Sanibel Island, Summer 2017

These Eager Feet love to travel, whether it’s a day trip to a new hiking trail or a month-long road trip (still the best trip I’ve ever taken). It’s always difficult to decide when to take on new adventures and when to return to comfortable ground. It’s like going to a restaurant — order the tried and true meal or branch out and order the special with the garnish you’ve never heard of?

Each year we weigh this, and we keep coming back to Sanibel Island. We’ve been coming here for years (since before Evie was born), and it’s hard to put into words why we keep coming back. It’s somewhat unique, or at least uncommon, in that most of the island is a natural preserve. Development is controlled; town by-laws prevent chain restaurants from opening, hotels from going above three stories, or buildings a certain distance from the beach. Speed limits are low across the island, and it’s quiet, to the point where some people (I won’t name names, but they’re our own flesh and blood and traveled with us just once) get bored here.

I come here, I drive across the massive bridge, and I immediately begin decompressing. Tradition holds that our first meal on the island is usually at a restaurant called the Island Cow.  The Island Cow isn’t an amazing restaurant; it’s loud, crowded, disorganized, and has a massive menu that puts quantity a bit above quality. There’s always a wait, and I always get a drink from the bar and sit out back in the Adirondack chairs and slowly let the warm Florida air begin doing its magic.

This year we splurged and revisited a condo we’ve stayed in before. The views are incredible and you can’t help but be drawn to the windows whenever you’re trapped indoors, trying to spot the telltale splash of a pair of dolphins swimming by.

As well as having Jess’s parents along, we took Evie’s friend with us on this trip, so she would have someone to share the experience with. It’s always easier when they’re entertained and can share their unique childhood perspective with another friend instead of just adults.  While the grown-ups shopped for kitchen supplies I accompanied them outside of Jerry’s grocery store to talk to the parrots.  Again, these experiences are comfortable and routine to me, and even Evie is beginning to remember them from prior years, but her being able to share them with someone else made them feel new again, for all of us.

I apologize for a lack of pictures in this post; on a trip like this, when relaxation is king, especially when swimming and being by the water is such a big part of it, the phone just doesn’t come out that often, and I just experience the trip rather than photograph it.  In the moment it’s the right call but I can’t help but wish I had more snapshots to help summon the memories (especially in the dark days of winter, or the hardest days of work).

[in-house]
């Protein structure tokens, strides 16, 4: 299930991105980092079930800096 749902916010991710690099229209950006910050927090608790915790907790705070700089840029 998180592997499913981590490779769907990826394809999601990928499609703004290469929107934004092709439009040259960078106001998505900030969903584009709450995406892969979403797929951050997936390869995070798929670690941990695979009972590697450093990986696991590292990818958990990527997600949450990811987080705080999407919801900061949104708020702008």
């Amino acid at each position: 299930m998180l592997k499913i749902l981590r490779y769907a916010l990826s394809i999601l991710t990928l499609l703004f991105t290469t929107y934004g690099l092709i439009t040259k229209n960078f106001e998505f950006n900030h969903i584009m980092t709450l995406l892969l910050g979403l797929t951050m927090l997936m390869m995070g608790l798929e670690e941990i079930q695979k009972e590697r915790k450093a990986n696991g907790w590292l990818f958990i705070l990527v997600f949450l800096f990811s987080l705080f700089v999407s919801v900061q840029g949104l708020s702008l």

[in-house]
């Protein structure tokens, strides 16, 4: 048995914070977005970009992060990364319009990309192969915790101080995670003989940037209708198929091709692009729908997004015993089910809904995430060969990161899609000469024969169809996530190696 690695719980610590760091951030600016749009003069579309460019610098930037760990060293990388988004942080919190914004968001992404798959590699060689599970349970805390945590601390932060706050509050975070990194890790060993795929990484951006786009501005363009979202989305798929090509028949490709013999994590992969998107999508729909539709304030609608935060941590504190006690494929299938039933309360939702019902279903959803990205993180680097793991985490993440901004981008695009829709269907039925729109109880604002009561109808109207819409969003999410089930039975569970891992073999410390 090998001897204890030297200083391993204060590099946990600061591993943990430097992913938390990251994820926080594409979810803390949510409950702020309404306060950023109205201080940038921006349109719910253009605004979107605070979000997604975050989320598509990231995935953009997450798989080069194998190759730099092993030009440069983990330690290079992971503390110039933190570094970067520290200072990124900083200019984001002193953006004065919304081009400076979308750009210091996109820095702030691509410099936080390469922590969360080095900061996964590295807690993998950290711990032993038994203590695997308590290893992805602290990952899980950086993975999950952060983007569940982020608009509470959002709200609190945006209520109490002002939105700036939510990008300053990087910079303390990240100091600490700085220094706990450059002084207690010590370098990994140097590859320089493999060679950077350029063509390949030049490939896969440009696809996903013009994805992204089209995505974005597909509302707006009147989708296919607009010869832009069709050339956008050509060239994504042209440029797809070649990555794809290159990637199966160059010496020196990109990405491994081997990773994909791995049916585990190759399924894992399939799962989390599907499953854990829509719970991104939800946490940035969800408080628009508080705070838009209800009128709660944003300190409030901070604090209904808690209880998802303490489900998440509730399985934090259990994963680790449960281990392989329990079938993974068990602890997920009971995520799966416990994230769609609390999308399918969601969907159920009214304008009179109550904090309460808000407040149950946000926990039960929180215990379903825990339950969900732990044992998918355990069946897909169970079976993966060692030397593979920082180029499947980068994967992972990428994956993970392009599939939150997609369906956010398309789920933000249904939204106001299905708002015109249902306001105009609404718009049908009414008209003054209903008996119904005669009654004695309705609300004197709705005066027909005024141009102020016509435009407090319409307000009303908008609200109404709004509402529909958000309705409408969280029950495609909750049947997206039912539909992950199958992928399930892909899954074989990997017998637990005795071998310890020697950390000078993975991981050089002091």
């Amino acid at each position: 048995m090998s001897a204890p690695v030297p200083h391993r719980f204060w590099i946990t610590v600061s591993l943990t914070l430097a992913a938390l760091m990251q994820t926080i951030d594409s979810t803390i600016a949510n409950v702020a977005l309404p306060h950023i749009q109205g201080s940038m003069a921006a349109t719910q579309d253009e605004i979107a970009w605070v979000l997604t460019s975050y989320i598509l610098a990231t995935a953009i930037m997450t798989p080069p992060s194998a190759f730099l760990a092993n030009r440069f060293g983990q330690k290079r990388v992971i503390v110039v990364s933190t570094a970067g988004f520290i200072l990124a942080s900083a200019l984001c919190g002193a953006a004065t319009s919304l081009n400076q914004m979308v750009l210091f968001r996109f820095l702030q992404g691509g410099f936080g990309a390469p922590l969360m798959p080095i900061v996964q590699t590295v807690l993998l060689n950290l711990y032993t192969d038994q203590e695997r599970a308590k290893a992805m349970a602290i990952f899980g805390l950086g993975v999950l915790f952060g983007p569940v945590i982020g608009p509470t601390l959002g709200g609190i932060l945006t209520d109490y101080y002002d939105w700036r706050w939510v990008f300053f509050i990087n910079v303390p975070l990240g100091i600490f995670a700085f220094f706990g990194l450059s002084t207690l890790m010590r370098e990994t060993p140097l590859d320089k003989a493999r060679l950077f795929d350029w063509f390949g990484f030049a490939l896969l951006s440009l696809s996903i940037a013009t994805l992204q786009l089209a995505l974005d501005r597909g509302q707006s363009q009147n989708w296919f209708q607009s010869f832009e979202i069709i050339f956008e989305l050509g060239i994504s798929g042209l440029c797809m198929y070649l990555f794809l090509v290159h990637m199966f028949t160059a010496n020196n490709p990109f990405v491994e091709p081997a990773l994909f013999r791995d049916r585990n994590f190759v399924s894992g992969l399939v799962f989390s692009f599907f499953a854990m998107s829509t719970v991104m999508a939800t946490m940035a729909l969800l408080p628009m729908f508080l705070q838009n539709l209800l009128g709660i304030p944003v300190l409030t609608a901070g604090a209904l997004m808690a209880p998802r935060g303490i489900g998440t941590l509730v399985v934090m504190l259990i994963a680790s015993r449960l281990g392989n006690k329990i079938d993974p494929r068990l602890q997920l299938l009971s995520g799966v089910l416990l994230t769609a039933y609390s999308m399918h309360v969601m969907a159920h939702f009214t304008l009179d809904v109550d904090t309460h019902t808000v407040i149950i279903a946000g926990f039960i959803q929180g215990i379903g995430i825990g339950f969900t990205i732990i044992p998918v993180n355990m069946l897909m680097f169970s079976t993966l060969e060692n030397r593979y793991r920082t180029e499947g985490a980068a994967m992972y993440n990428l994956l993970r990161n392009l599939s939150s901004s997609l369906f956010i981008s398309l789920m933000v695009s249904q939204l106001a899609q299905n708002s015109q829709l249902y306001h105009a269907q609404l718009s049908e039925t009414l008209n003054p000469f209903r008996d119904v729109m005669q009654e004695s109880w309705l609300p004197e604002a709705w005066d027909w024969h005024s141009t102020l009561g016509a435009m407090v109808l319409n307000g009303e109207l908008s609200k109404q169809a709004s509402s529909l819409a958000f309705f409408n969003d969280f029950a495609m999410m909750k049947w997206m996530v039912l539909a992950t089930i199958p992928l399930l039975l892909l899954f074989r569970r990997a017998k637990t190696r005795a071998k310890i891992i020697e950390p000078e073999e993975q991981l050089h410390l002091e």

On Tuesday, we made our way across the length of Sanibel to its sister island of Captiva. There, Jess, Evie, and Evie’s friend took to the skies on a parasailing adventure with the accurately named Yolo Adventures.

After their trip, we spent some time at a nearby beach, playing, swimming, and collecting shells. For lunch that day, we stopped at RC Otter’s Island Eats, a little casual place on Captiva. We sat outside at a table for six, listened to a guitar player singing Jimmy Buffet and Billy Joel songs, and I enjoyed a couple cans of one of my favorite beers, Jai Alai IPA (not distributed to Massachusetts, I’m afraid).  My lunch was a simple blackened fish sandwich, and I honestly could have sat there, in the breeze with the salt drying on my skin, listening to that music and enjoying the moment, all afternoon.  It was one of the high points of the trip.

Later in the week the ladies took a speedboat tour around the island (The Sanibel Thriller) while Jess’s father and I fished our way across Ding Darling.  We fished a bit almost every day, but this was our day to have some dedicated time to fish.  We saw some interesting fish, including a shark that cruised by where we were standing — very exciting.  I didn’t pull in much but Steve did — the story of my (fishing) life.

We got some more fishing in on our last full day there, taking a boat out of Tarpon Bay Explorers to fish the inlets and shallow waters of the bay.  We caught over 40 fish between the six of us, across a wide variety of species.  Everybody had a great time.

And then … as quickly as it began, it was over.  The next day we drove north to Tampa (stopping at a tourist trap mini-golf place to play 18 holes, feed the gators, and break up the routine) and then flew home.

It hasn’t even been a month yet and the memories are fading, work is front and center again, and the stress levels are back up.  But I can still summon the taste of that ice cold Jai Alai with the breeze in my salt-water-hair, and I know that while my Eager Feet may crave adventure, there is some value in tried and true relaxation.